Totank Yotank (Sitting Bull); Hunkpapa Lakota

In the past two months, I have written a half-dozen or more papers for the grass roots groups I have been working with in New York and Pennsylvania. These are pro-environment, and anti-hydrofracking organizations.

While the pro-hydrofracking politicians refer to us as “tree-huggers,” and the internal gas corporation documents I've read call us “insurgents,” I tend to view us as human beings. We are university professors and high school students; doctors and lawyers; farmers and factory workers; young and old; and military veterans and other patriots.

One of the things I've noticed in the past year or so, is that many people who are becoming politically active today, do not have the past foundation of experience that some of us old-timers have. Thus, for example, I found that many intelligent people were hestitant to write a letter-to-the-editor, or had questions about the best way to approach a politician.

I made a few suggestions. There are two basic formats that increase the likelihood of a LTTE being published. If a letter to an elected representative includes a request for a personal response, to be used in LTTEs, a politician (or their staff) will usually send something more than a form letter. People can hold small “house parties” to compose letters to the press and politician. And on and on.

We are also having the experience of having more questionable individuals attempting to join our groups. This happens. A high-profile group will attrack an assortment of individuals. Some may be shy, or lack self-confidence. Some may have the types of personality disorders that disrupt group processes.And some may be from the dark side. How do you spot them? How do you deal with them? Again, some of us have experiences from the 1960s, '70s, '80s, and beyond.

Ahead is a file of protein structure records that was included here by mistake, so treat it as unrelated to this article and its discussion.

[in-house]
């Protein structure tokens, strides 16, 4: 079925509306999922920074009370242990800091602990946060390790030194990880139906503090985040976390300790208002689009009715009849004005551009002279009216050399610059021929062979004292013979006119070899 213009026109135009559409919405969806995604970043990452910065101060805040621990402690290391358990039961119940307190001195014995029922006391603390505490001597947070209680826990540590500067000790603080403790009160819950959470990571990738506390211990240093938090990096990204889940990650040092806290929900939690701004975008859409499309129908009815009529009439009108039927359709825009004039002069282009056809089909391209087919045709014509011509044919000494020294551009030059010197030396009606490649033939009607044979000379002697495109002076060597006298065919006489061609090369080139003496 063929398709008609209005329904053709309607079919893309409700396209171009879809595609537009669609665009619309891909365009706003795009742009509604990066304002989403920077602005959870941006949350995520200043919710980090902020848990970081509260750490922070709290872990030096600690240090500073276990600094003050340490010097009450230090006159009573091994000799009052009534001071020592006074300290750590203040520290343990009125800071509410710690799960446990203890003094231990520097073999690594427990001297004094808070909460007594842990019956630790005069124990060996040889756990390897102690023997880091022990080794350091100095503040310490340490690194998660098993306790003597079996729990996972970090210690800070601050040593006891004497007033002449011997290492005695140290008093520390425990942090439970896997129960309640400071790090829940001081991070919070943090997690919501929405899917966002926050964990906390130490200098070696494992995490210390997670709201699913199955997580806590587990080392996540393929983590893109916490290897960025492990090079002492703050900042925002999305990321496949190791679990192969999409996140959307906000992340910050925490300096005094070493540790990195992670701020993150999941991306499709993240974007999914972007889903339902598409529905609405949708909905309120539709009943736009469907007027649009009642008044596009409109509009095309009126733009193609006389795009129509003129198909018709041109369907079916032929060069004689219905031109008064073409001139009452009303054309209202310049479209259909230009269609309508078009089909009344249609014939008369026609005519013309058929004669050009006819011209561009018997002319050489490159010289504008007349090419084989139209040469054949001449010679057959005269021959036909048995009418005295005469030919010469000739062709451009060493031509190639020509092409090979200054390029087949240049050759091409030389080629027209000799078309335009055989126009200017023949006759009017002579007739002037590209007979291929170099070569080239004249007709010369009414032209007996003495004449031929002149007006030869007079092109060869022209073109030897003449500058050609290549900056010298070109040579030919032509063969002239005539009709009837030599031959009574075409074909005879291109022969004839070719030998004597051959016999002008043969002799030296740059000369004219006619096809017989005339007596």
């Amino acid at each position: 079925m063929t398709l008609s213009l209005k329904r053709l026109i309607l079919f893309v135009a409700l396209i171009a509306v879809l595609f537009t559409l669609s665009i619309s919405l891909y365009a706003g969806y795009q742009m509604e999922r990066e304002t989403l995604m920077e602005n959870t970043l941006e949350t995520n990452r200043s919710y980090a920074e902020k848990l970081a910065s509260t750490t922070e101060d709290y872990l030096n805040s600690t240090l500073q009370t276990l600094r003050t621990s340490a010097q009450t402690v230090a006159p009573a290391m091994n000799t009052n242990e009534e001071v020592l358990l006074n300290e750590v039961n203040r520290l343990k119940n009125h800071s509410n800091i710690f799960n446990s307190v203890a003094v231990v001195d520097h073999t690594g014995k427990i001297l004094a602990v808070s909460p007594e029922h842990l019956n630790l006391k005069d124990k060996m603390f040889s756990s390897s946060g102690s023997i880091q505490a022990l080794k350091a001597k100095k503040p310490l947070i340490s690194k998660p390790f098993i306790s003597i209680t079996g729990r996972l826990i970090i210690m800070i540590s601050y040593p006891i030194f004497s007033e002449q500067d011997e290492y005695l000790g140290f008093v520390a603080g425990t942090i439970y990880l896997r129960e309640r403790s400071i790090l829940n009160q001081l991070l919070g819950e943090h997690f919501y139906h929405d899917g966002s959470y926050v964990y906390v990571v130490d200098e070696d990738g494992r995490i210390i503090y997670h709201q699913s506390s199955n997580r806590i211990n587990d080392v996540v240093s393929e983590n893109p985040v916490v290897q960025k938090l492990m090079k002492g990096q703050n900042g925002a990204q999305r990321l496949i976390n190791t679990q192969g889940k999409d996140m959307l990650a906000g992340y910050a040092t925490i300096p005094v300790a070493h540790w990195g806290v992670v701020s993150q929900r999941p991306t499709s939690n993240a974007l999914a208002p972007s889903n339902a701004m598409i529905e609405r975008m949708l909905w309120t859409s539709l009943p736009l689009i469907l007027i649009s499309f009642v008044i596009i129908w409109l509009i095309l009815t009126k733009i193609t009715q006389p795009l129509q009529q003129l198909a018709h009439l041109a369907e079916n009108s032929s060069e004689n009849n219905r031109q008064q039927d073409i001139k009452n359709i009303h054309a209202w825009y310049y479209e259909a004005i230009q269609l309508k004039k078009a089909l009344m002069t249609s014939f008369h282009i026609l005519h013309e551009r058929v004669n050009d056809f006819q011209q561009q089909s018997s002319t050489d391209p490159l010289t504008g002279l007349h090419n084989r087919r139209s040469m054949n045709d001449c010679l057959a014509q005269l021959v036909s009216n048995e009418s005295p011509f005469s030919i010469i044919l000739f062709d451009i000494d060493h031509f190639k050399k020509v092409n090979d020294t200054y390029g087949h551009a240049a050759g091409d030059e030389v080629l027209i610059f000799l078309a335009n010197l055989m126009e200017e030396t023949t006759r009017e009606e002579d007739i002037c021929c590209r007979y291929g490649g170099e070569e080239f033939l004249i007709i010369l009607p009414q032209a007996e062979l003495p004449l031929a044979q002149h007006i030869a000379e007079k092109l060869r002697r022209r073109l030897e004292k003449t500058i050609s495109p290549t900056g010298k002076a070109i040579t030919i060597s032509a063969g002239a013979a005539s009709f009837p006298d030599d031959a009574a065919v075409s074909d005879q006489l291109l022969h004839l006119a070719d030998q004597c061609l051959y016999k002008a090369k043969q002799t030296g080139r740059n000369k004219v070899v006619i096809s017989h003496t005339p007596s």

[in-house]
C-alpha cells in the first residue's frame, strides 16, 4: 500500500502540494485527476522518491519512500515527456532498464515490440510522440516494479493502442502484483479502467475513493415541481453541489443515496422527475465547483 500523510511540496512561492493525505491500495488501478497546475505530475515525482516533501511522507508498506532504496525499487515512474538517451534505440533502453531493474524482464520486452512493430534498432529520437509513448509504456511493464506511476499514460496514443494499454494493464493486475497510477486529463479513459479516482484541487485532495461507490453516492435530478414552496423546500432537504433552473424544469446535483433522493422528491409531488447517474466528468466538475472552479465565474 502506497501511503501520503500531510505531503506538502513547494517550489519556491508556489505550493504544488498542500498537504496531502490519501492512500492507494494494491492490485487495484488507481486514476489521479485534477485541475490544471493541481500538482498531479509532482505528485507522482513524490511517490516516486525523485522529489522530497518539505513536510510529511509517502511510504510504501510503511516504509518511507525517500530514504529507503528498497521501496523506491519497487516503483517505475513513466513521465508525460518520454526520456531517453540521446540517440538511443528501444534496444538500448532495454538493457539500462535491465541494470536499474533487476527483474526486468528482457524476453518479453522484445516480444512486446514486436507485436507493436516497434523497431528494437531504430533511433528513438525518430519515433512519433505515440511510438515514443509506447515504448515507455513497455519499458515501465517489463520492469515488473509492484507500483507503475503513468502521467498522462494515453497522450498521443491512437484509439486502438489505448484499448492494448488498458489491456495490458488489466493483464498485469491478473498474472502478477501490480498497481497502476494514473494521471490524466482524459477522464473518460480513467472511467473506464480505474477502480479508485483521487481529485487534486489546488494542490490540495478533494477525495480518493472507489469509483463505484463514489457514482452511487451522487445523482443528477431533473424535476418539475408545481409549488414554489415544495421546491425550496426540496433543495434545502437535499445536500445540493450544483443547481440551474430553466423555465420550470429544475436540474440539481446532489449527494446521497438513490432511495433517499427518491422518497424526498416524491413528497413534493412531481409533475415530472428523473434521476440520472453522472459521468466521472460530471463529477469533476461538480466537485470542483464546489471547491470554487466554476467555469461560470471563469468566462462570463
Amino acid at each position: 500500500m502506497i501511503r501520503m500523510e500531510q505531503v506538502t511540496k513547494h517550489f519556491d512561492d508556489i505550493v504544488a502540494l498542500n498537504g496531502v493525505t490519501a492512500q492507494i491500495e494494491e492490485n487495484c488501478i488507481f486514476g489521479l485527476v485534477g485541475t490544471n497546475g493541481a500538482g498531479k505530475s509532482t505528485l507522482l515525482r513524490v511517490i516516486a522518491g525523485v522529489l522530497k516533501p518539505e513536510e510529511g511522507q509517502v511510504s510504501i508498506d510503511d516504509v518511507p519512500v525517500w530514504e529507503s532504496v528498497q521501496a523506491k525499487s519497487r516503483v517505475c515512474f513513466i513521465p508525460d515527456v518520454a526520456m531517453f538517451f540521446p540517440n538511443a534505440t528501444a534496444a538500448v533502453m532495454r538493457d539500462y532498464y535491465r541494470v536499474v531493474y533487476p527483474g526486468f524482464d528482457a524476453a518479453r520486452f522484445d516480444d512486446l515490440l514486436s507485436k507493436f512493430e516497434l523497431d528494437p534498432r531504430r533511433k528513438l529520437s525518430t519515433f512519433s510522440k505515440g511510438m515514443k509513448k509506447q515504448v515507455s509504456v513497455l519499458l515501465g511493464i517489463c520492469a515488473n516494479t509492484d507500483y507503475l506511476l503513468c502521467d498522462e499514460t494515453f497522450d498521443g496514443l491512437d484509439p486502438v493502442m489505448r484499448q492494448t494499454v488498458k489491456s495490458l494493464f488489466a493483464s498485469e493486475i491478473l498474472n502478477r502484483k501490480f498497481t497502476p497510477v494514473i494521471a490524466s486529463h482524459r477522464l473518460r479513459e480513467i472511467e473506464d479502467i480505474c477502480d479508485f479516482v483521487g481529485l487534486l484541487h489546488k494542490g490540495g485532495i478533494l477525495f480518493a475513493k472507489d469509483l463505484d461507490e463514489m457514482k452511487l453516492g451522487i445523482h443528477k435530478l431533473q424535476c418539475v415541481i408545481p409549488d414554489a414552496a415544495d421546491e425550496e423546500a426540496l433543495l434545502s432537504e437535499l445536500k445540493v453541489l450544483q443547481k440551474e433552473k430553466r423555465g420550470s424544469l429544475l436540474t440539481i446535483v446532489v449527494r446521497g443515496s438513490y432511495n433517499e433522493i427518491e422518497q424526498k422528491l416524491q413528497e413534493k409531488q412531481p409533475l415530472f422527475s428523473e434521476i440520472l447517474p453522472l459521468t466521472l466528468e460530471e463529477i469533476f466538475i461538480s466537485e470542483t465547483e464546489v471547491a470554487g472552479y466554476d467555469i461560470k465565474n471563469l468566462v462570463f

How can relatively small groups best coordinate efforts with similar groups? What tensions are normal between such small groups, and some of the larger, more established environment advocacy organizations?

Other issues ranging from voter registration drives, civil disobedience, and other community organizing and political activism, also deserve close attention. These same general issues, by no coincidence, confront those grass roots groups that are engaged in other parts of the struggle for social justice. Indeed, these other groups can potentially be united to create an alliance that is essential for us to achieve in the Good Fight.

A few people have suggested that I write a small “grass roots community organizing” handbook. This might be distributed among other pro-environment, anti-hydrofracking organizations, and potentially other similar groups.

Hence, my question to you: What types of things do you think are important to include in such a book?

Thank you for your consideration.

H2O Man

Please Help! Important!

Dear Friends:

Josh Fox, the director of the powerful documentary “Gasland,” asked me this evening to get the following message out. This is something that everyone can do. And it is extremely important.

I'll add that “Gasland 2” is going to knock the socks off of the professional liars from the gas corporations, and their parrots and puppets in the government and media.

Please help us on this! It really is more important than I can say at this time. But I'm going to have more – much more – to say in the next few days.

Who knows? Maybe we'll have a DU interview with Josh Fox.

Thank you for your support on this.


NEWSFLASH. URGENT. Tomorrow there is an important fracking hearing in DC. The House Subcommittee on Energy and the Environment will hold hearings on EPA's testing in Pavillion Wyoming. Josh and his crew are being told they cannot film the hearing. CALL OR EMAIL CONGRESS NOW! Tell them Josh should be allowed in to film the hearing. It's guaranteed in the first amendment! Call tonight thru tomorrow morning. Thank you! Please repost!
Committee Phone:
Committee Contact Form:
http://science.house.gov/contact-us/email-us (Entire Committee)
Email Us | Committee on Science - U.S. House of Representatives